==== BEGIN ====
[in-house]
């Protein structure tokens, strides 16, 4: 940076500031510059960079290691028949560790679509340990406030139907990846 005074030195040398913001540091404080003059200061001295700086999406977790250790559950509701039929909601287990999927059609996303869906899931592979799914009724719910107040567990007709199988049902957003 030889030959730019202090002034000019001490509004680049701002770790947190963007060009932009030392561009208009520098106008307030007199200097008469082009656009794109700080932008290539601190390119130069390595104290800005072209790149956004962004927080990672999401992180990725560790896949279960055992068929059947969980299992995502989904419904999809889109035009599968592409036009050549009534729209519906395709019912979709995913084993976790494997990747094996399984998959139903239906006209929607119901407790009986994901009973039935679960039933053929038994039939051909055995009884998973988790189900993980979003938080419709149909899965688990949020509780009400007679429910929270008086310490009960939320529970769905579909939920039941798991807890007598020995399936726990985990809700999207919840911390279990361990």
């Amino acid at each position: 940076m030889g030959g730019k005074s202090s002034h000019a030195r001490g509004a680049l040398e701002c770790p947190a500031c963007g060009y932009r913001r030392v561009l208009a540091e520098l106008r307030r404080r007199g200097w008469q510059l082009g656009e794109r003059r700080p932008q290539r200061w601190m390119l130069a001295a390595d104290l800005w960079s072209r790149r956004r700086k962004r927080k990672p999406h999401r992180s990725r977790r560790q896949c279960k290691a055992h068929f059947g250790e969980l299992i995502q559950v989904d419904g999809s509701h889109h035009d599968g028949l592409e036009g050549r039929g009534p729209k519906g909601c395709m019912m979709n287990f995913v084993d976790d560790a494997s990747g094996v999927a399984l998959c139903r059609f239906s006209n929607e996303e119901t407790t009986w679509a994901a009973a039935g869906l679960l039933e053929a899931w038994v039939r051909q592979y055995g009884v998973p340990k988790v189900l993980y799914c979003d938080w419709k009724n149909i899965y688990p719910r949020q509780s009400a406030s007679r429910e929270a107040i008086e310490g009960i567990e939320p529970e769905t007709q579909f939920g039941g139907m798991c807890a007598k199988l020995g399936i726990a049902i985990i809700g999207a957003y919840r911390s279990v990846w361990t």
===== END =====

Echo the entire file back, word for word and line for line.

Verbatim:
[in-house]
């Protein structure tokens, strides 16, 4: 940076500031510059960079290691028949560790679509340990406030139907990846 005074030195040398913001540091404080003059200061001295700086999406977790250790559950509701039929909601287990999927059609996303869906899931592979799914009724719910107040567990007709199988049902957003 030889030959730019202090002034000019001490509004680049701002770790947190963007060009932009030392561009208009520098106008307030007199200097008469082009656009794109700080932008290539601190390119130069390595104290800005072209790149956004962004927080990672999401992180990725560790896949279960055992068929059947969980299992995502989904419904999809889109035009599968592409036009050549009534729209519906395709019912979709995913084993976790494997990747094996399984998959139903239906006209929607119901407790009986994901009973039935679960039933053929038994039939051909055995009884998973988790189900993980979003938080419709149909899965688990949020509780009400007679429910929270008086310490009960939320529970769905579909939920039941798991807890007598020995399936726990985990809700999207919840911390279990361990």
């Amino acid at each position: 940076m030889g030959g730019k005074s202090s002034h000019a030195r001490g509004a680049l040398e701002c770790p947190a500031c963007g060009y932009r913001r030392v561009l208009a540091e520098l106008r307030r404080r007199g200097w008469q510059l082009g656009e794109r003059r700080p932008q290539r200061w601190m390119l130069a001295a390595d104290l800005w960079s072209r790149r956004r700086k962004r927080k990672p999406h999401r992180s990725r977790r560790q896949c279960k290691a055992h068929f059947g250790e969980l299992i995502q559950v989904d419904g999809s509701h889109h035009d599968g028949l592409e036009g050549r039929g009534p729209k519906g909601c395709m019912m979709n287990f995913v084993d976790d560790a494997s990747g094996v999927a399984l998959c139903r059609f239906s006209n929607e996303e119901t407790t009986w679509a994901a009973a039935g869906l679960l039933e053929a899931w038994v039939r051909q592979y055995g009884v998973p340990k988790v189900l993980y799914c979003d938080w419709k009724n149909i899965y688990p719910r949020q509780s009400a406030s007679r429910e929270a107040i008086e310490g009960i567990e939320p529970e769905t007709q579909f939920g039941g139907m798991c807890a007598k199988l020995g399936i726990a049902i985990i809700g999207a957003y919840r911390s279990v990846w361990t």